Last year, the company processed in excess of 25 million assessments of children speaking and it is scheduled to grow that exponentially this year through taking on new key strategic partners and developing new products.
I think the biggest lesson for me is that there is no one silver bullet solution that addresses learning. If you take the time to study learning theory, you very quickly realise it is a complex process. There has been a tendency in the past to think that technology can magically solve the learning process with a mythical silver bullet solution. But it doesn’t exist. In reality, it is a combination of technologies and approaches that, combined, can help support learning, but there is no one thing that is going to solve everything.
I would say the most ‘valuable’ piece of advice I received was aged 16, when my school career counsellor told me I wasn’t academically suited to doing A levels and going on to University. I left school a few weeks later suitably motivated to prove him wrong and had completed an undergrad, Masters and PhD by the time I was 26.
My approach tends to be very much around giving people the opportunity to shine in their own roles. Autonomy is a big thing for me and the people I work with; to give people the space and autonomy to be able to fulfil the role for themselves.
I think the last two years has taught us a lot about being more empathetic to each person’s particular approach to work/life balance. We’ve all been forced into this enormous social experiment of working from home and finding new ways of interacting with each other in a work environment – whilst also trying to balance our lives outside of work with the lives we have inside work. This has become blurred because, for many people, these two lives are now physically in the same space.
The situation forced on us because of Covid has made us all become a lot more understanding of individuals’ own lives outside of work and that’s to the benefit of the culture of a working environment but also to interpersonal relationships. We were required to become more empathic and empathy is a huge part of having a really enjoyable and productive workplace. The knock-on effect of that is that it changes our perception of what leadership is. Leadership becomes much more about being accommodating rather than being prescriptive.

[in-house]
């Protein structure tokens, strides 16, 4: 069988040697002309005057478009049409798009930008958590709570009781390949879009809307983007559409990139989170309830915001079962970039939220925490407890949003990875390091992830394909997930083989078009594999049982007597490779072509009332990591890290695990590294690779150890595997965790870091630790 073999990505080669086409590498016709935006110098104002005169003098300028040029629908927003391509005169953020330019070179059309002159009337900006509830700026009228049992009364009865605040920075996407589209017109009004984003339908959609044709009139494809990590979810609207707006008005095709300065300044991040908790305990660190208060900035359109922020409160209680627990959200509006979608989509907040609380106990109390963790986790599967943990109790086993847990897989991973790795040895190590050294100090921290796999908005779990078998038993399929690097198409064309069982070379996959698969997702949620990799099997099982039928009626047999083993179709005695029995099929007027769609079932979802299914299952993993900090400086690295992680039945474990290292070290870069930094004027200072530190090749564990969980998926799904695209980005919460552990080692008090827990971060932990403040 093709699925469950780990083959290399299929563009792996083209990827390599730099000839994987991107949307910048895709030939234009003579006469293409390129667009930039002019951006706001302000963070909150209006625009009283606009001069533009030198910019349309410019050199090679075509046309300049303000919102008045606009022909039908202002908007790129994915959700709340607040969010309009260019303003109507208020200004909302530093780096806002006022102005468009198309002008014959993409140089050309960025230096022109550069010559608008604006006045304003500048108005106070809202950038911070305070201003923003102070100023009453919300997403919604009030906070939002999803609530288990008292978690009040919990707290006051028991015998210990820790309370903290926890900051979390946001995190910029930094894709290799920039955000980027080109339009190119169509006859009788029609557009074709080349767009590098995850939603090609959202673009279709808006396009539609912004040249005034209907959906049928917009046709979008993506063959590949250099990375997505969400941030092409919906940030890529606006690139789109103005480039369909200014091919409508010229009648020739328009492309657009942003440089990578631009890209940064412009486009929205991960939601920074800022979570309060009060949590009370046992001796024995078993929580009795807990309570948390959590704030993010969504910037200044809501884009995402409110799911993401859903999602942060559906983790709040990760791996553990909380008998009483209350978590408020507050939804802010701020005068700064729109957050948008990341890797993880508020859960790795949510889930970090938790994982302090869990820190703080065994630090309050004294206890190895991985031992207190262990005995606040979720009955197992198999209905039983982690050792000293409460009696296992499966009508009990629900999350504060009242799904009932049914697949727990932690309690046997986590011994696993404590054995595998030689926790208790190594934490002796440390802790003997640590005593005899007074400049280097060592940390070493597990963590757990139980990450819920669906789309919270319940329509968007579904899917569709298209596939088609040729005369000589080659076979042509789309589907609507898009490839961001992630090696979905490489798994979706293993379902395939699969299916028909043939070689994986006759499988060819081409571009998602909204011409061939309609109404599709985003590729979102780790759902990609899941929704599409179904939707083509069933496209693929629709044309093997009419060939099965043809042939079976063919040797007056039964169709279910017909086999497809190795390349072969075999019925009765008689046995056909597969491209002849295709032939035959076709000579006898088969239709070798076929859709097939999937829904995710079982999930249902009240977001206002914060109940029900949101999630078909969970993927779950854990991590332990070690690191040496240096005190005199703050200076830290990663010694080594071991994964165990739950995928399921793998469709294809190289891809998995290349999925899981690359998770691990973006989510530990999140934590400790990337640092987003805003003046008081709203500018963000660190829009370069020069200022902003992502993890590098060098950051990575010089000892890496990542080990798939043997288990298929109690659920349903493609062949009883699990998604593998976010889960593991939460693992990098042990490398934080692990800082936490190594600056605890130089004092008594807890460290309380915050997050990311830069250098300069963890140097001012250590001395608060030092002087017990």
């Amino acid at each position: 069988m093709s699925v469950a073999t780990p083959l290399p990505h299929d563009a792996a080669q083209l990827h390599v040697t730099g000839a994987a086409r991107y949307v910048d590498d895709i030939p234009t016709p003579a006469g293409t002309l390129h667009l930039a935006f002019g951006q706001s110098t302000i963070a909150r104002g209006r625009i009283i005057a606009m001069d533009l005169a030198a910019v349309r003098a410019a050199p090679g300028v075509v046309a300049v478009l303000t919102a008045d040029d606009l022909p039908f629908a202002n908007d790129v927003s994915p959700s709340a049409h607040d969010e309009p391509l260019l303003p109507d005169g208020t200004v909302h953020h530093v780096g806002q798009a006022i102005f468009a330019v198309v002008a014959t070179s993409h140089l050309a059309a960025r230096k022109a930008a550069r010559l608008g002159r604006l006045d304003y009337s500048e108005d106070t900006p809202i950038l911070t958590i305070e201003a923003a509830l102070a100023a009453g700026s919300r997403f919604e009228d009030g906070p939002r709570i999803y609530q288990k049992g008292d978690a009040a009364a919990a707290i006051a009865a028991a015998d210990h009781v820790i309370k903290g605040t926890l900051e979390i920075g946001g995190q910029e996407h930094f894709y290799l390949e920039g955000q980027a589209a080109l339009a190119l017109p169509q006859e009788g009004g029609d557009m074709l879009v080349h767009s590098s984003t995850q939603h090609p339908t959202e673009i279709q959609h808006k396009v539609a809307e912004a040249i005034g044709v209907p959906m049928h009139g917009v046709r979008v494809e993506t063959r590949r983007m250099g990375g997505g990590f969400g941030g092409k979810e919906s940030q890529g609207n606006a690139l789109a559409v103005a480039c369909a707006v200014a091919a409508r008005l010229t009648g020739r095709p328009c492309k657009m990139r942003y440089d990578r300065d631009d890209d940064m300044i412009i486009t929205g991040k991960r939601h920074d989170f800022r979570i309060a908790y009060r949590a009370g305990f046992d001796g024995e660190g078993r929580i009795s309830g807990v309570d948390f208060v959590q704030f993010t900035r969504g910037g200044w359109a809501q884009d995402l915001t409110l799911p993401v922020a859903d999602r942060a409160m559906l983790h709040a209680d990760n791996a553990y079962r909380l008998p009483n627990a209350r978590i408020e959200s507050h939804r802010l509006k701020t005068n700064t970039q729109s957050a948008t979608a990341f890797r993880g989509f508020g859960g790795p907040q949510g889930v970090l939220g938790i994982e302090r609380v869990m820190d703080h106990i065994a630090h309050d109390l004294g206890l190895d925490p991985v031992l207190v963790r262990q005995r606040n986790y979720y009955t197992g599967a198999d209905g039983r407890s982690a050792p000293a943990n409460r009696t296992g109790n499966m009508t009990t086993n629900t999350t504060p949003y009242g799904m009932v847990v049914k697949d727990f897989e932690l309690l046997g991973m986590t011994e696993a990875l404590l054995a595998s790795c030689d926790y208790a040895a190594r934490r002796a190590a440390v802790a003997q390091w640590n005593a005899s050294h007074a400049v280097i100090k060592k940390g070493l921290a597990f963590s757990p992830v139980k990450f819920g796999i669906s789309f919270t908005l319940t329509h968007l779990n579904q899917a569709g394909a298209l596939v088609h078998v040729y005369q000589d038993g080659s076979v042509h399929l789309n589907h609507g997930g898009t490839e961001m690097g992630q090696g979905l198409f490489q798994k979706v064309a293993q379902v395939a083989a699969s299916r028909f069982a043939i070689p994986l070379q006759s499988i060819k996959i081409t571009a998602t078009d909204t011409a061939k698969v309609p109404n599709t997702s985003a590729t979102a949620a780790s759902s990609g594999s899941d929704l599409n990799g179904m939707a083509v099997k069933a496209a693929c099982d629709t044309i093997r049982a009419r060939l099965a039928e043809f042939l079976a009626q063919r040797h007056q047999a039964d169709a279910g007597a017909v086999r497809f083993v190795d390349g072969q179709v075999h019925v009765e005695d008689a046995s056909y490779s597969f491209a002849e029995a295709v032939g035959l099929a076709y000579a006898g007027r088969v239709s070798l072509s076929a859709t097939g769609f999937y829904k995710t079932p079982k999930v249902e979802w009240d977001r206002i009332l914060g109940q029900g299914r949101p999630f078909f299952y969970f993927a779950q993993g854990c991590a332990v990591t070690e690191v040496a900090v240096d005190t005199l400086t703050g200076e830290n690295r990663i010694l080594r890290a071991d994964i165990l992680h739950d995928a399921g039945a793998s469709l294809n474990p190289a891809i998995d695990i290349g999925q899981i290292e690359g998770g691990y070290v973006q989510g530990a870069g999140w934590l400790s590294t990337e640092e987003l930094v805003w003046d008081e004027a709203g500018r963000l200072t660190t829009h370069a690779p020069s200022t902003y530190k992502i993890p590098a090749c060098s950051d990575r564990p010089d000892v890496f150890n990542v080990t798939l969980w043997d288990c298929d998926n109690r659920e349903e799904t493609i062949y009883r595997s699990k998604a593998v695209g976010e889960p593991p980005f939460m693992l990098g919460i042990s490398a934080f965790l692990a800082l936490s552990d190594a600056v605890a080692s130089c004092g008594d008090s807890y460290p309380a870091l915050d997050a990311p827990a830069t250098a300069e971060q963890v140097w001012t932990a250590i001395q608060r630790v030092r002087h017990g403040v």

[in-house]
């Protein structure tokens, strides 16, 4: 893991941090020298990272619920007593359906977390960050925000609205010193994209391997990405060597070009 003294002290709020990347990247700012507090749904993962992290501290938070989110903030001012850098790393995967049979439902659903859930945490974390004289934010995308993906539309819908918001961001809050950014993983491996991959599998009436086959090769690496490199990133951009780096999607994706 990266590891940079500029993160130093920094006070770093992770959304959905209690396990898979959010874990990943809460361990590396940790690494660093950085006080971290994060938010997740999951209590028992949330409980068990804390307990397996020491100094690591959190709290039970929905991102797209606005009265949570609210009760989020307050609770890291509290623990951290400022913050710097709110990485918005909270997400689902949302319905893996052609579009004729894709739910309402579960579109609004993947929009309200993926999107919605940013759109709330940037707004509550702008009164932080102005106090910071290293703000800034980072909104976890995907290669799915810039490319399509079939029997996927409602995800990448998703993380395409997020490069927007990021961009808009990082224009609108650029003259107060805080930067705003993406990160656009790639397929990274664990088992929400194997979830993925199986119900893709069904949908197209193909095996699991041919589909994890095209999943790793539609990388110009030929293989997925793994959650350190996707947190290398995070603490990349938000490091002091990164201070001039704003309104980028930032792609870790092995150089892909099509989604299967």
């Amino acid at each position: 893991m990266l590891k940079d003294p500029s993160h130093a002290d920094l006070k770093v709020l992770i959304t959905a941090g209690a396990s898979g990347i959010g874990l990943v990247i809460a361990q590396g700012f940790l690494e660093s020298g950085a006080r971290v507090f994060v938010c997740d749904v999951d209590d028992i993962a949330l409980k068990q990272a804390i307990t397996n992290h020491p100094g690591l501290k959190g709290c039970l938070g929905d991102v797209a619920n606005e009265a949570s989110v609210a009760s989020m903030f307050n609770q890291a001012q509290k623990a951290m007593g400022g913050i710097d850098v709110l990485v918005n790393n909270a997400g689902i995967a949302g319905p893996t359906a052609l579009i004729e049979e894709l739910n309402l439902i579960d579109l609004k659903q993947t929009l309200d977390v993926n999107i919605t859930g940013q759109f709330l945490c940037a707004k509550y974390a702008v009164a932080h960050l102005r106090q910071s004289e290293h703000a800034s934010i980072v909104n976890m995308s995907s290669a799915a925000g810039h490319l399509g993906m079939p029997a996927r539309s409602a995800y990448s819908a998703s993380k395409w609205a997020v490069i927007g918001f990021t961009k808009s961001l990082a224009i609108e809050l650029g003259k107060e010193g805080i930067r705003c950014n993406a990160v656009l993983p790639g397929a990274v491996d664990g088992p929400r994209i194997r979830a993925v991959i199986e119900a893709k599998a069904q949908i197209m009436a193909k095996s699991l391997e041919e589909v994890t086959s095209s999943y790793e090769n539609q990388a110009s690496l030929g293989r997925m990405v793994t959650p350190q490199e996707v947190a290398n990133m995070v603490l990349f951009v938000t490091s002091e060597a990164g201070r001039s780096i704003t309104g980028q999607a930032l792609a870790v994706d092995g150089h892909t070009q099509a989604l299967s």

As an organisation, all of our development work was always in the cloud. We were really well set up to work remotely. I’ve found that as we have moved to this new working environment that tools like Slack, as a communication platform, have become an essential part of the day. Slack is critical to my ability to do my job. But it is also critical to have the discipline to block off time during the day where you don’t engage on those platforms so you can focus on the work. So, while these tools are all important, the ability to turn them off is also an important skill!
In education, I think where we will see the most innovation and re-calibration over the next 10 years is in the area of assessment. Over the last two years, young people were forced into a hybrid model of exams, and the long-term impact of that globally is there is a huge amount of thinking going on about how we design assessments in the future, what do assessment look like and how we rethink that and use technology to help redesign. Most assessments we use today were designed on the assumption we don’t have technology available – they would look very different if we started designing them from scratch today.